In patients with knee OA, a strong level of evidence supports the beneficial effect of WBV training in improving the 6MWT, with a large effect size (SMD = 1.28; 95% CI: 0.57, 1.99). Interestingly, Wang et al. showed that adding WBV to quadriceps resistance training was more efficient that resistance training alone (SMD = 1.68; 95% CI: 1.22, 2.14) (68). A recent review showed that, in patients with knee OA, a resistance training program is effective for improving knee extensor strength but has limited effect on pain and disability if the gains are <30% (81). WBV interventions combined with strength training may help achieve this gain necessary for beneficial effects on pain and functional performance. Again, for the TUG test, Wang et al. (68) demonstrated the value of combining WBV and resistance training to improve gait performance (SMD = −3.11; 95% CI: −3.71, −2.52). However, because of the absence of effect in the second study (29), the level of evidence was conflicting. Heterogeneity might be explained by the two major differences between the studies, which were the addition of quadriceps resistance training and the doubled duration of the training (i.e., 24 vs. 12 weeks) in Wang et al. (68).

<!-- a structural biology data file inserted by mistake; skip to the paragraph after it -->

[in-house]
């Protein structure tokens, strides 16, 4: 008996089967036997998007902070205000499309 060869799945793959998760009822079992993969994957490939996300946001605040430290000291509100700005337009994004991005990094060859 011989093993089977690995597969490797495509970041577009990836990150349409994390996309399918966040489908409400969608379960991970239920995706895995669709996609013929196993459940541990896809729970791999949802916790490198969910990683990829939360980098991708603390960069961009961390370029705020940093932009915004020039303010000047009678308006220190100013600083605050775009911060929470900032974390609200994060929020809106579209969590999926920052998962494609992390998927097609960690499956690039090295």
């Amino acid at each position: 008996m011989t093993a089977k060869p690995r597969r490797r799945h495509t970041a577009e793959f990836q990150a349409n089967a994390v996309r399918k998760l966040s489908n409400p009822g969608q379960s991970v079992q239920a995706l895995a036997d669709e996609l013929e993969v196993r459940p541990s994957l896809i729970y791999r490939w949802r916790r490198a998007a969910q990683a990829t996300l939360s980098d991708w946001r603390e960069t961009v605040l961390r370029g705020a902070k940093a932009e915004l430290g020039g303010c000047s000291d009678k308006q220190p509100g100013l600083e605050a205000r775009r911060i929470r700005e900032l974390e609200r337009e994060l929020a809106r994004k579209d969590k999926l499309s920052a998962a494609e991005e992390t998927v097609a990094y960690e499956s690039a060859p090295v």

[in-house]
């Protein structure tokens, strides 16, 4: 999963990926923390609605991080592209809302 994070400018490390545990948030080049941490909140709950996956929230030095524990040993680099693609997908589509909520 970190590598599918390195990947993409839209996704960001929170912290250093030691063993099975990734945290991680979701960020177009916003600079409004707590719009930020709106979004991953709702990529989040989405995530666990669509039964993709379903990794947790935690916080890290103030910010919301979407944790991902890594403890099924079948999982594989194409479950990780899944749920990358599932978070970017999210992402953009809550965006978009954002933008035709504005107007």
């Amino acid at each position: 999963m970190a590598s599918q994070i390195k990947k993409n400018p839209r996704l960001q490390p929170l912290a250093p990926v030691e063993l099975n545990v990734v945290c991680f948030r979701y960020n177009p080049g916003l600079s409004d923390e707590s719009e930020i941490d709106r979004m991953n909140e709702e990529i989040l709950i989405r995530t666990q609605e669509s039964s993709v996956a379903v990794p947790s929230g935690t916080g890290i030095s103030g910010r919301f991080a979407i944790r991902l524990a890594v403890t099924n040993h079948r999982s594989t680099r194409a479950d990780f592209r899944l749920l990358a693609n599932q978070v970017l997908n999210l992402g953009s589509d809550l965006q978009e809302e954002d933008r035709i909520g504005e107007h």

Although some significant gait improvements after WBV were reported, it is important to stress that significant statistical changes are not always linked to significant clinical improvements for patients. For example, in elderly patients, Bogaerts et al. (32) reported a significant improvement of the time required to perform the TUG test after WBV intervention. While the time was decreased from 13.1 s to 11.19 s (SMD = −0.71; 95%CI: −1.10, −0.32) with an effect size considered moderate, this difference may not correspond to major changes in the patients' daily activities. Thus, the benefit of a non-functional intervention such as WBV should always be questioned with regard to each patient's goals.

However, WBV appears to be a time-efficient and easy-to-use intervention that is both relatively inexpensive and safe for patients with balance deficits. Vibration plates are readily available at all rehabilitation hospitals/centers. Moreover, it might be interesting to complete certain conventional rehabilitation programs like resistance or balance training with WBV training that may offer the same results. For example, for COPD patients, it has been found that both the WBV and resistance training groups significantly improved in the 6MWT (61, 65, 71) with no significant difference between the groups. Additionally, no control group including any form of training was significantly superior to WBV training in improving gait.